A friend invited you to his ranch in Indiana to ride horses, and you eagerly accepted. However, before you even got on the horse, it kicked you in the knee, and you ended up needing surgery to repair it. Should the owner have to pay for your medical bills and other financial difficulties you have had?
According to the American Equestrian Alliance, the answer depends on a number of factors. The Indiana State Equine Statute provides definitions and conditions that may apply to your case.
What was your friend's role?
In this capacity, your friend is not acting as an equine professional because you did not provide compensation for the activity. Because he organized the activity and provided the facility, though, he would probably be considered an equine activity sponsor, which could put him in a position to be liable under certain circumstances.
What are the inherent risks?
Your friend is not liable if you are harmed due to one of the inherent risks of equine activities. These risks include the following:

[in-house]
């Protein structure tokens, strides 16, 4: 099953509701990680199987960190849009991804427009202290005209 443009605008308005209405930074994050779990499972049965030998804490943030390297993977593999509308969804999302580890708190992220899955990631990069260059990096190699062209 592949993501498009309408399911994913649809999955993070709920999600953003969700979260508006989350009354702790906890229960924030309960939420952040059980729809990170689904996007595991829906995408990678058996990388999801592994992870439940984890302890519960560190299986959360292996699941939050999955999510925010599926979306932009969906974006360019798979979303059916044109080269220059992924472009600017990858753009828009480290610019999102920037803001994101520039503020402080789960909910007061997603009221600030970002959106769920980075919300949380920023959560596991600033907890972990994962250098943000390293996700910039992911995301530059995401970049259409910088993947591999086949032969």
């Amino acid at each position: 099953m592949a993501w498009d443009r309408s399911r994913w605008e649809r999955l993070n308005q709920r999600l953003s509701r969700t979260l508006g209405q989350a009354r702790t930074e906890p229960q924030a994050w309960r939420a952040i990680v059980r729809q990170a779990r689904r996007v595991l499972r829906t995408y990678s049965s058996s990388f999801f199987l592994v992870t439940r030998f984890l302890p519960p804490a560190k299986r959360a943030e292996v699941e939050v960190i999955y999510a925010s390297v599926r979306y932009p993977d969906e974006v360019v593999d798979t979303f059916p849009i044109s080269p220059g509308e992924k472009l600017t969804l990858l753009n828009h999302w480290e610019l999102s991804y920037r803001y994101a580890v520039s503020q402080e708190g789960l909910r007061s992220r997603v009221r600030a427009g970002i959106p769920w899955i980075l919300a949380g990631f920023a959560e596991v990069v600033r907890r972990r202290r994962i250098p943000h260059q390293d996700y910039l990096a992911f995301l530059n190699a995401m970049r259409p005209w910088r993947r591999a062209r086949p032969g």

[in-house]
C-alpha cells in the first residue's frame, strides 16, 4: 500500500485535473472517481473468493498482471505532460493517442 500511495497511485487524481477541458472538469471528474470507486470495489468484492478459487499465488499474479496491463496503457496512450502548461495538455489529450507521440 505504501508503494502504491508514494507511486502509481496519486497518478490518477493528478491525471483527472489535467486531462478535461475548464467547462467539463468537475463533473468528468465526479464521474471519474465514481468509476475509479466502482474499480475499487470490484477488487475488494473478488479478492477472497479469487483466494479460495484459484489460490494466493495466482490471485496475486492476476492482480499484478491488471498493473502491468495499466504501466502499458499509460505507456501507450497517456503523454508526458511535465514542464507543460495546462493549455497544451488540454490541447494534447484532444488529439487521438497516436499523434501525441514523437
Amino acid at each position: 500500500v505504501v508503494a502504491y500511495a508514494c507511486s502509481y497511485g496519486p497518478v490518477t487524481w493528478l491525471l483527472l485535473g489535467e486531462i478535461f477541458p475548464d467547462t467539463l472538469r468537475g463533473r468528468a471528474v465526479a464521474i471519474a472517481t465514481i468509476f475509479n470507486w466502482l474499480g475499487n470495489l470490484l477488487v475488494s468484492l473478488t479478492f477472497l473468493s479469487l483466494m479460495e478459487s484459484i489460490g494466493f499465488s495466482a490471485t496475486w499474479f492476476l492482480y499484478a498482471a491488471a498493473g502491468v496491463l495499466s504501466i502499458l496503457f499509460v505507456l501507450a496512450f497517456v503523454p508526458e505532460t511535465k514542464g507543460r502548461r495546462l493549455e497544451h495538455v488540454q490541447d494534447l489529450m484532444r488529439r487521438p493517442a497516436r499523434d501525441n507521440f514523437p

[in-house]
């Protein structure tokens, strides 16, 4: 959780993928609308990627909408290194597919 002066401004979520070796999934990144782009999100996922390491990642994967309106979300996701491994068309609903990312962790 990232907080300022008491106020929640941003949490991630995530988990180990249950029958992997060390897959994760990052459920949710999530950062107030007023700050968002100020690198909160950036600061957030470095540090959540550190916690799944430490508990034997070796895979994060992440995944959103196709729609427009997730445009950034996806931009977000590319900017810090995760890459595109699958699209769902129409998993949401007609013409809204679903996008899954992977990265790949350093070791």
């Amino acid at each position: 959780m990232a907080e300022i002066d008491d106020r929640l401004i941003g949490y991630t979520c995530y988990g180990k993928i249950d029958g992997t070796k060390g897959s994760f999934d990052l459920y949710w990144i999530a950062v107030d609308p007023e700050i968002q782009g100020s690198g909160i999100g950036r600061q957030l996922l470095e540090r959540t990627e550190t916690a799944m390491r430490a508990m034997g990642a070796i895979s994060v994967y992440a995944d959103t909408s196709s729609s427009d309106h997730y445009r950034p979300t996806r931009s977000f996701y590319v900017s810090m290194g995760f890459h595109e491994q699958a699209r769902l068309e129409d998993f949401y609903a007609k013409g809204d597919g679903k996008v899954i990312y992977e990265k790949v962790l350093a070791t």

- The risk of harm from a horse that is behaving naturally
- The risk of harm from a horse that is reacting to a loud noise, sudden movement, strangers, animals or unfamiliar objects
- The risk of harm due to a surface condition, such as thick mud or a pothole in the road
- The risk of harm from a collision with another horse
What are the exceptions?
A judge may determine that your friend showed a reckless disregard for your safety if he knew that you had never been around a horse, but brought out an animal that he knew was only safe around the most experienced riders. Similarly, if your friend purposefully caused the horse to startle, he could be held liable. However, because the interpretations of the statute could get quite complex when applied to any given situation, this information should not be interpreted as legal advice.